Is James Bond part of geek culture?
Over the years, geek culture has become the norm and transitioned into pop culture. This saw the likes of sci-fi franchises like Star Wars and Star Trek, superhero franchises like Marvel, and fantasy franchises like Lord of the Rings become very popular amongst the masses. The James Bond franchise is also very popular and appeals to a broad audience. But is it part of geek culture?
Fandoms have certain characteristics. For instance, when a new movie in a franchise comes out, it's more like an event than just another film being released. Fans may end up seeing the film on opening day and more than once, and this was certainly the case with No Time To Die.
Undoubtedly, Bond fans will have seen Bond films over and over again, and they would have a good memory of scenes and lines. They will even list how they rank the movies, actors who played Bond, villains, girls, etc.
Bond fans have intrinsic knowledge of the franchise. Knowing the chronological order of the films, which years they were released, and who played Bond in each of the films is bread and butter. On top of that, they would also know about directors, writers, and the franchise's history, including Kevin McClory and the legal issues that led to the most extended delay between Licence To Kill and GoldenEye.
Fans will have posters of the films up in their homes and will have bought loads of other merchandise. They go to conventions to meet actors who have appeared in the films, get their autographs and have photos taken with them.
Back in the 80s and 90s, geeks were portrayed in movies and TV as uncool and unathletic with poor fashion sense and not being able to get a girl. Meanwhile, the "cool" people were seen to like macho action heroes.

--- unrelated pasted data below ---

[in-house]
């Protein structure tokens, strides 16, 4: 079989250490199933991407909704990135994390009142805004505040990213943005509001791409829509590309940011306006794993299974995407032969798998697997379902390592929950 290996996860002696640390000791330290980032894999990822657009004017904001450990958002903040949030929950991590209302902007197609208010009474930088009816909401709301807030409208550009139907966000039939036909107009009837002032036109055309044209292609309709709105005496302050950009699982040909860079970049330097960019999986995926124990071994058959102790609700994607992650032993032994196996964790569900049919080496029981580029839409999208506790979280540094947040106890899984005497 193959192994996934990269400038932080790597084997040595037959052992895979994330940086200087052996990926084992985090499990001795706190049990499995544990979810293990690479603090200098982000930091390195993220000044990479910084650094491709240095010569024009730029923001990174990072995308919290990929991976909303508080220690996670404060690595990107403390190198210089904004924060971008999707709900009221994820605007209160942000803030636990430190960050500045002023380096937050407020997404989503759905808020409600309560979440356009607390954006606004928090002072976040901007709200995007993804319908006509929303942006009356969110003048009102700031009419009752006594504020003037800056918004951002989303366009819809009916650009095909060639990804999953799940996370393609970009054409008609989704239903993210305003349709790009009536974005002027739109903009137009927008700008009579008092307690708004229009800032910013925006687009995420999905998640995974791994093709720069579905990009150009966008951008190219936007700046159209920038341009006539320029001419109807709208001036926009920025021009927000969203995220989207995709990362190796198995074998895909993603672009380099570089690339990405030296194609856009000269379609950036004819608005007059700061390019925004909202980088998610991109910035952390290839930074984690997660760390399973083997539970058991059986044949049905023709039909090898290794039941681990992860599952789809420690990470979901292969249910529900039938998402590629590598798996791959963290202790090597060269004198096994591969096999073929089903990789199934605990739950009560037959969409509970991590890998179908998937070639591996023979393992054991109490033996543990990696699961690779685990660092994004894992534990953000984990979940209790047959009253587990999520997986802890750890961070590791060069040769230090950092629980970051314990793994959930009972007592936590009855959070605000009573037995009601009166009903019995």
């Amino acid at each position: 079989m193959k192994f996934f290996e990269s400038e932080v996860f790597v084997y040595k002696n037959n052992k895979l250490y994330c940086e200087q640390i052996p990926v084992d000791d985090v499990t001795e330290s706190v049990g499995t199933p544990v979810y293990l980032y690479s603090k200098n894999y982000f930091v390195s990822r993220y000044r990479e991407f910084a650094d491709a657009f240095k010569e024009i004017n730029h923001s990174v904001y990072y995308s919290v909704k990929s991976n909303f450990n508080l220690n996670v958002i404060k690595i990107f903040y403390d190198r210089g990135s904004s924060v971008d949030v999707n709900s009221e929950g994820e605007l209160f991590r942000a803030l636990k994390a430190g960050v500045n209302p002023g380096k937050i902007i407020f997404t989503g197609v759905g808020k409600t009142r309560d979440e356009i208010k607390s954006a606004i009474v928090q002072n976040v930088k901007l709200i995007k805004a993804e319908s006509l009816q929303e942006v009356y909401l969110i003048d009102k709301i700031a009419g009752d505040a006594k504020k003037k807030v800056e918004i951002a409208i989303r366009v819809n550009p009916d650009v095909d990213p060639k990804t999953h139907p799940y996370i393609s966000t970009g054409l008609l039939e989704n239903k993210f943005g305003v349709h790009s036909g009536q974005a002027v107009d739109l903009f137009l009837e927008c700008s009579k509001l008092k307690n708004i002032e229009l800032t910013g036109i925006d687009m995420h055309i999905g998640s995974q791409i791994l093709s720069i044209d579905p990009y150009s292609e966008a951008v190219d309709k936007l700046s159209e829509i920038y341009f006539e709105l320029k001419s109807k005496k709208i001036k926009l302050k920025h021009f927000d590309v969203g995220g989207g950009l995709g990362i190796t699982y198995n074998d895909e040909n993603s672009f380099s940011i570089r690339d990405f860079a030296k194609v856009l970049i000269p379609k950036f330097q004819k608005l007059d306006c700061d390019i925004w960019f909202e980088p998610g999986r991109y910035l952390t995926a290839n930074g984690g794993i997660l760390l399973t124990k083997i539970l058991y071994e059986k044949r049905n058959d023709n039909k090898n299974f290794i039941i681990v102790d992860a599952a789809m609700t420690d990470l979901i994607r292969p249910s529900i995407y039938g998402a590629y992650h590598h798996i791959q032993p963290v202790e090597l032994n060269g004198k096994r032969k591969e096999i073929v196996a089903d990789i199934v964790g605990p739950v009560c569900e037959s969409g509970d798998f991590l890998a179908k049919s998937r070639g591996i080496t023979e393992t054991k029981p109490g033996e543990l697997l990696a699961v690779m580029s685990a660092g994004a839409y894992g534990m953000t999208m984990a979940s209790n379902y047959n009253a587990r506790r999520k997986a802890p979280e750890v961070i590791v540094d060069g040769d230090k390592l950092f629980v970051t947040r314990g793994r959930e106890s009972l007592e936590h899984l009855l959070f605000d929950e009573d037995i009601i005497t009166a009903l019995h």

Bond is always depicted as smooth and good looking with a fantastic dress sense while always attracting the women. He doesn't exactly have the same macho look as Arnold Schwarzenegger or Sylvester Stallone, nor have superhero strength like Spiderman or Captain America. But he can certainly pack a punch and be declared an action hero in his own right.
Science fiction and fantasy franchises are set in their own worlds. The Bond films have included fictional lands such as Crab Key and San Monique, plus villain's lairs like Piz Gloria and Scaramanga's island. But it does not go as far as creating its own world. Instead, it utilises the actual world as Bond travels to many exotic locations which you can actually visit yourself.
The James Bond franchise might not seem like the sort of thing that would have a geek fandom. But it seems to be that way from its fanbase, and that is perfectly OK.
Geek culture is now part of pop culture, and Bond has adapted to the moving times. With No Time To Die becoming the highest-grossing film of 2021, Bond, as well as geek culture, have comfortably cemented themselves in today's world.
Amalan is a junior doctor living and working in Watford. He has been a James Bond fan since the age of 13, which led him to becoming a big film geek.